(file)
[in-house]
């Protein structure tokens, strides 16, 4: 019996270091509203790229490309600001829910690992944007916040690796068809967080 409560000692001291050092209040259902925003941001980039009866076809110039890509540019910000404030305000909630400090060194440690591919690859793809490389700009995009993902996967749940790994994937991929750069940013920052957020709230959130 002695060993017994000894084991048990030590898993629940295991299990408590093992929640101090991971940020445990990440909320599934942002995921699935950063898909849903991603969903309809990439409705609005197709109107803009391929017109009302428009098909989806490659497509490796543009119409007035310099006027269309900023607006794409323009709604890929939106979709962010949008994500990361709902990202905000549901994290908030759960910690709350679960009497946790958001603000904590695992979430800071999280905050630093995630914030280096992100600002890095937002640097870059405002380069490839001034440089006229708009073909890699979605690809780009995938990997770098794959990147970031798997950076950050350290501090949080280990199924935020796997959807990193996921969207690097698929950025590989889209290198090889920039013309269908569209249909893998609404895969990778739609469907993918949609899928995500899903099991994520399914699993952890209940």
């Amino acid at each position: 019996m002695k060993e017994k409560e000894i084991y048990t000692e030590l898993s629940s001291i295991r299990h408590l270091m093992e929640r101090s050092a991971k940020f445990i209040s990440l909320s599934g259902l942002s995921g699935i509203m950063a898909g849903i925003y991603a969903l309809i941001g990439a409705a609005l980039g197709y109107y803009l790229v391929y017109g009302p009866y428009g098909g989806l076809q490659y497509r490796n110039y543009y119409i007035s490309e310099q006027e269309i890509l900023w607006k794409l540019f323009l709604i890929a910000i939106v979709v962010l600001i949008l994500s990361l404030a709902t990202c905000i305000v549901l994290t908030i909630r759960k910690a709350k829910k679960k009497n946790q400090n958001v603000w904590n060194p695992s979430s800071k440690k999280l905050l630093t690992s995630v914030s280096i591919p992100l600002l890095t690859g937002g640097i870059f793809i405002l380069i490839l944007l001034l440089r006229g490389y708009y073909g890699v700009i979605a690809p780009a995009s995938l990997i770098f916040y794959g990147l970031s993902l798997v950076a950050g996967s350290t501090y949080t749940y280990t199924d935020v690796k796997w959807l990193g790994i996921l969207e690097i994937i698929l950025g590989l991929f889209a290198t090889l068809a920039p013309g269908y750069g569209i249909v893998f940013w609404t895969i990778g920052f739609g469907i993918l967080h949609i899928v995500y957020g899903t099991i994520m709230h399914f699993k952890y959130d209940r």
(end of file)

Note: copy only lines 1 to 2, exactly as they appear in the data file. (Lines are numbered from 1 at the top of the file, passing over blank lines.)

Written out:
[in-house]
């Protein structure tokens, strides 16, 4: 019996270091509203790229490309600001829910690992944007916040690796068809967080 409560000692001291050092209040259902925003941001980039009866076809110039890509540019910000404030305000909630400090060194440690591919690859793809490389700009995009993902996967749940790994994937991929750069940013920052957020709230959130 002695060993017994000894084991048990030590898993629940295991299990408590093992929640101090991971940020445990990440909320599934942002995921699935950063898909849903991603969903309809990439409705609005197709109107803009391929017109009302428009098909989806490659497509490796543009119409007035310099006027269309900023607006794409323009709604890929939106979709962010949008994500990361709902990202905000549901994290908030759960910690709350679960009497946790958001603000904590695992979430800071999280905050630093995630914030280096992100600002890095937002640097870059405002380069490839001034440089006229708009073909890699979605690809780009995938990997770098794959990147970031798997950076950050350290501090949080280990199924935020796997959807990193996921969207690097698929950025590989889209290198090889920039013309269908569209249909893998609404895969990778739609469907993918949609899928995500899903099991994520399914699993952890209940």